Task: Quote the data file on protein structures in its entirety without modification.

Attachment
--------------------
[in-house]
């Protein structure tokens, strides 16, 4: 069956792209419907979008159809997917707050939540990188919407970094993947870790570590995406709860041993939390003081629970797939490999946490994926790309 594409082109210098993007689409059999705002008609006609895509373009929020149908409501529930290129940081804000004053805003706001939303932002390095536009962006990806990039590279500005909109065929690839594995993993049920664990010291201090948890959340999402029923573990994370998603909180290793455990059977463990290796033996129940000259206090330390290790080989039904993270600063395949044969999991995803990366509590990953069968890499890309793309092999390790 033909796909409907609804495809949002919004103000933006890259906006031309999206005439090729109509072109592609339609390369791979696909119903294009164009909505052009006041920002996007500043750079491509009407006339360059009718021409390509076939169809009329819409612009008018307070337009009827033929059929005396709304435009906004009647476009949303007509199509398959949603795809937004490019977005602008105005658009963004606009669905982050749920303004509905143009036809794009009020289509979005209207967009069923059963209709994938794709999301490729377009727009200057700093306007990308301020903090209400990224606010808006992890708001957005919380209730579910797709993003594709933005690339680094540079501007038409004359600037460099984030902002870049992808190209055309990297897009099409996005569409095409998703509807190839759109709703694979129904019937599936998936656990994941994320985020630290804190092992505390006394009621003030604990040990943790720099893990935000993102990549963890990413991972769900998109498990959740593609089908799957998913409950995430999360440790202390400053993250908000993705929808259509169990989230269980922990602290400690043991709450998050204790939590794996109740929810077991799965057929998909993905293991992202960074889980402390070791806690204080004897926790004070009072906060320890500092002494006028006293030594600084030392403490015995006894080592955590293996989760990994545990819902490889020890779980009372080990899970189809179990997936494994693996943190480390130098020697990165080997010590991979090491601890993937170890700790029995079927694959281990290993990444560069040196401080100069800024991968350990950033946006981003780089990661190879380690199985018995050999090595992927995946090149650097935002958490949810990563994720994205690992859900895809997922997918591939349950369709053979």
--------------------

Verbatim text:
[in-house]
């Protein structure tokens, strides 16, 4: 069956792209419907979008159809997917707050939540990188919407970094993947870790570590995406709860041993939390003081629970797939490999946490994926790309 594409082109210098993007689409059999705002008609006609895509373009929020149908409501529930290129940081804000004053805003706001939303932002390095536009962006990806990039590279500005909109065929690839594995993993049920664990010291201090948890959340999402029923573990994370998603909180290793455990059977463990290796033996129940000259206090330390290790080989039904993270600063395949044969999991995803990366509590990953069968890499890309793309092999390790 033909796909409907609804495809949002919004103000933006890259906006031309999206005439090729109509072109592609339609390369791979696909119903294009164009909505052009006041920002996007500043750079491509009407006339360059009718021409390509076939169809009329819409612009008018307070337009009827033929059929005396709304435009906004009647476009949303007509199509398959949603795809937004490019977005602008105005658009963004606009669905982050749920303004509905143009036809794009009020289509979005209207967009069923059963209709994938794709999301490729377009727009200057700093306007990308301020903090209400990224606010808006992890708001957005919380209730579910797709993003594709933005690339680094540079501007038409004359600037460099984030902002870049992808190209055309990297897009099409996005569409095409998703509807190839759109709703694979129904019937599936998936656990994941994320985020630290804190092992505390006394009621003030604990040990943790720099893990935000993102990549963890990413991972769900998109498990959740593609089908799957998913409950995430999360440790202390400053993250908000993705929808259509169990989230269980922990602290400690043991709450998050204790939590794996109740929810077991799965057929998909993905293991992202960074889980402390070791806690204080004897926790004070009072906060320890500092002494006028006293030594600084030392403490015995006894080592955590293996989760990994545990819902490889020890779980009372080990899970189809179990997936494994693996943190480390130098020697990165080997010590991979090491601890993937170890700790029995079927694959281990290993990444560069040196401080100069800024991968350990950033946006981003780089990661190879380690199985018995050999090595992927995946090149650097935002958490949810990563994720994205690992859900895809997922997918591939349950369709053979």